This is in Chapter 10, the same chapter where Atticus (and Miss Maudie) tell Scout that it is a sin to kill a mockingbird. Scout mentions that this is the only time Atticus says it was a sin to do something. So, Atticus only shoots Tim Johnson because he has no other choice. Atticus didn't want to kill the dog; but he had to. So, he certainly wouldn't brag about something he didn't want to do. Atticus is too humble to brag about his skills. Even as a lawyer and a father he never brags; he just lives his life, let all others think what they may.
More to the point, Atticus is not the kind of man who would want to brag about a violent skill; especially to his children for whom he would want to set a good example. As Jem starts to mature, he recognizes this and finishes the chapter by saying, "Atticus is a gentleman, just like me!" Jem no longer cares if Atticus is older than the other boys' fathers. This is significant as a sign of Jem's maturity. Scout wants to brag about her father. But Jem learns another of this novel's lessons which is that if you do the right thing, it doesn't matter what others think. Jem recognizes that it is unnecessary and pretentious to brag.
Jem does not want Scout to boast about Atticus's having shot the rabid dog because he feels that their father would not approve of such behavior.
After Zeebo throws the dead dog into the garbage truck, the children head home. Scout tells Jem excitedly that they will have quite a tale to tell at school on Monday, boasting, "Ain't everybody's daddy the deadest shot in Maycomb County." But Jem urges her not to say anything about the incident. Further, he tells Scout that if Atticus had wanted them to know that he was a great shot, he would have told them. And, if he were proud of his shot, he would have told them also. Therefore, it is obvious that Atticus likes to keep his shooting talent hidden.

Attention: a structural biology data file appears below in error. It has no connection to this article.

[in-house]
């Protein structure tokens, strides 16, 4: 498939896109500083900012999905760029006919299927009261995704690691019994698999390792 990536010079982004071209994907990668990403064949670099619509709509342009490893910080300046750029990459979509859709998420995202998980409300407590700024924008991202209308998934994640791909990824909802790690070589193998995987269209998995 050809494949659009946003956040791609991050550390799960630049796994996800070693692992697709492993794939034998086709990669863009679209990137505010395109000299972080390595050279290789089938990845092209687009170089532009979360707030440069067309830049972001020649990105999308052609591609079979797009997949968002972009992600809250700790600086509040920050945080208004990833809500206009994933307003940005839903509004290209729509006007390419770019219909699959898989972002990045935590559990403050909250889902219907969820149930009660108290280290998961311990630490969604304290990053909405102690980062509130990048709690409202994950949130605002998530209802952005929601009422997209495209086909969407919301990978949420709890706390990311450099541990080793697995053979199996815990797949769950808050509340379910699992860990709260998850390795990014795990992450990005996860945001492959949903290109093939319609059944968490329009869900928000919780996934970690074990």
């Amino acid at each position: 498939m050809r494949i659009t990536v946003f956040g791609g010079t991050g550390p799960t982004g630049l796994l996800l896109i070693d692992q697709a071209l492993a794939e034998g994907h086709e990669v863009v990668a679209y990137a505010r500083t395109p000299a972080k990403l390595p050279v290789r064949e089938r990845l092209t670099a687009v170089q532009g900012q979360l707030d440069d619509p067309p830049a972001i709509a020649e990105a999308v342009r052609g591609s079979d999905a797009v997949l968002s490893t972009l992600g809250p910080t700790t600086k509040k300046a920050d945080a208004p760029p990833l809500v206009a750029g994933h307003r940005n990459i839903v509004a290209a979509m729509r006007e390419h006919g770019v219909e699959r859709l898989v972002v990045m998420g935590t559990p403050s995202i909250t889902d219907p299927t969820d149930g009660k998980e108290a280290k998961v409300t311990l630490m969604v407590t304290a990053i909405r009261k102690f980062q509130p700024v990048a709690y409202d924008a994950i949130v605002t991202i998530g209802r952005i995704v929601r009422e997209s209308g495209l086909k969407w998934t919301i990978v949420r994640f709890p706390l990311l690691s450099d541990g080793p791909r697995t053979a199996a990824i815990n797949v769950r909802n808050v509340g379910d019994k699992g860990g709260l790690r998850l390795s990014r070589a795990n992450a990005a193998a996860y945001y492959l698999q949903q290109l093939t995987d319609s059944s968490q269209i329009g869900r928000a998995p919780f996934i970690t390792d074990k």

Without understanding, Scout suggests that perhaps Atticus has just forgotten to mention his being an expert shot. With brotherly superiority, Jem informs her that she would not understand. Picking up a stone, Jem throws it with triumphant satisfaction. Then, in a display of his new appreciation for his father, he runs and calls back to Scout, "Atticus is a gentleman, just like me!"